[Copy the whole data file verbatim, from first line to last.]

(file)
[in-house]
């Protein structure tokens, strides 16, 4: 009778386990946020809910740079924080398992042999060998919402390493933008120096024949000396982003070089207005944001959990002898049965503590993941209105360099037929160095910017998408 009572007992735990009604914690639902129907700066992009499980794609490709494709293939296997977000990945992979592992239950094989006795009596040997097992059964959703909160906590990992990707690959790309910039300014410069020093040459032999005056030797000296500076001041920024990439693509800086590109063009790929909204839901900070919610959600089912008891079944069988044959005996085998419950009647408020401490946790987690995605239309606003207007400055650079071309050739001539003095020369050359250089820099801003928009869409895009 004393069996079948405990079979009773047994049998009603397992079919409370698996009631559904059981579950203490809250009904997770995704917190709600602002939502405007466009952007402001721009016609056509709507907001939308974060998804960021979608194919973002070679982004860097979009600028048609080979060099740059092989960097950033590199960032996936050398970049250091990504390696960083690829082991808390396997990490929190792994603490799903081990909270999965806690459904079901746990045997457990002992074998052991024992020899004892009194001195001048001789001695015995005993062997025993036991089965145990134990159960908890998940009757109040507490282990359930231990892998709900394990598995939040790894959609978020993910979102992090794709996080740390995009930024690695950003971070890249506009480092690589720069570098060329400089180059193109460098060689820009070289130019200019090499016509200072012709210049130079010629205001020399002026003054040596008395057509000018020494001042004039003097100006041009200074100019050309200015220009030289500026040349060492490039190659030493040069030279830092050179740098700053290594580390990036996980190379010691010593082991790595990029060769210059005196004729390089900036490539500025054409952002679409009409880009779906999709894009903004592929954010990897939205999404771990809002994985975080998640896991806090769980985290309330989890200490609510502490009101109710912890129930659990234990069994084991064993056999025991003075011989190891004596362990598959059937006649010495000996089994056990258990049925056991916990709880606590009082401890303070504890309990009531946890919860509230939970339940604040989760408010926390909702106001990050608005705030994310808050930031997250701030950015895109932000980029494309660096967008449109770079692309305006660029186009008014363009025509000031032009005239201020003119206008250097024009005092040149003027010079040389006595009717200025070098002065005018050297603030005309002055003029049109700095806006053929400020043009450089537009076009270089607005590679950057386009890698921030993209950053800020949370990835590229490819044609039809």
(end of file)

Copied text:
[in-house]
């Protein structure tokens, strides 16, 4: 009778386990946020809910740079924080398992042999060998919402390493933008120096024949000396982003070089207005944001959990002898049965503590993941209105360099037929160095910017998408 009572007992735990009604914690639902129907700066992009499980794609490709494709293939296997977000990945992979592992239950094989006795009596040997097992059964959703909160906590990992990707690959790309910039300014410069020093040459032999005056030797000296500076001041920024990439693509800086590109063009790929909204839901900070919610959600089912008891079944069988044959005996085998419950009647408020401490946790987690995605239309606003207007400055650079071309050739001539003095020369050359250089820099801003928009869409895009 004393069996079948405990079979009773047994049998009603397992079919409370698996009631559904059981579950203490809250009904997770995704917190709600602002939502405007466009952007402001721009016609056509709507907001939308974060998804960021979608194919973002070679982004860097979009600028048609080979060099740059092989960097950033590199960032996936050398970049250091990504390696960083690829082991808390396997990490929190792994603490799903081990909270999965806690459904079901746990045997457990002992074998052991024992020899004892009194001195001048001789001695015995005993062997025993036991089965145990134990159960908890998940009757109040507490282990359930231990892998709900394990598995939040790894959609978020993910979102992090794709996080740390995009930024690695950003971070890249506009480092690589720069570098060329400089180059193109460098060689820009070289130019200019090499016509200072012709210049130079010629205001020399002026003054040596008395057509000018020494001042004039003097100006041009200074100019050309200015220009030289500026040349060492490039190659030493040069030279830092050179740098700053290594580390990036996980190379010691010593082991790595990029060769210059005196004729390089900036490539500025054409952002679409009409880009779906999709894009903004592929954010990897939205999404771990809002994985975080998640896991806090769980985290309330989890200490609510502490009101109710912890129930659990234990069994084991064993056999025991003075011989190891004596362990598959059937006649010495000996089994056990258990049925056991916990709880606590009082401890303070504890309990009531946890919860509230939970339940604040989760408010926390909702106001990050608005705030994310808050930031997250701030950015895109932000980029494309660096967008449109770079692309305006660029186009008014363009025509000031032009005239201020003119206008250097024009005092040149003027010079040389006595009717200025070098002065005018050297603030005309002055003029049109700095806006053929400020043009450089537009076009270089607005590679950057386009890698921030993209950053800020949370990835590229490819044609039809």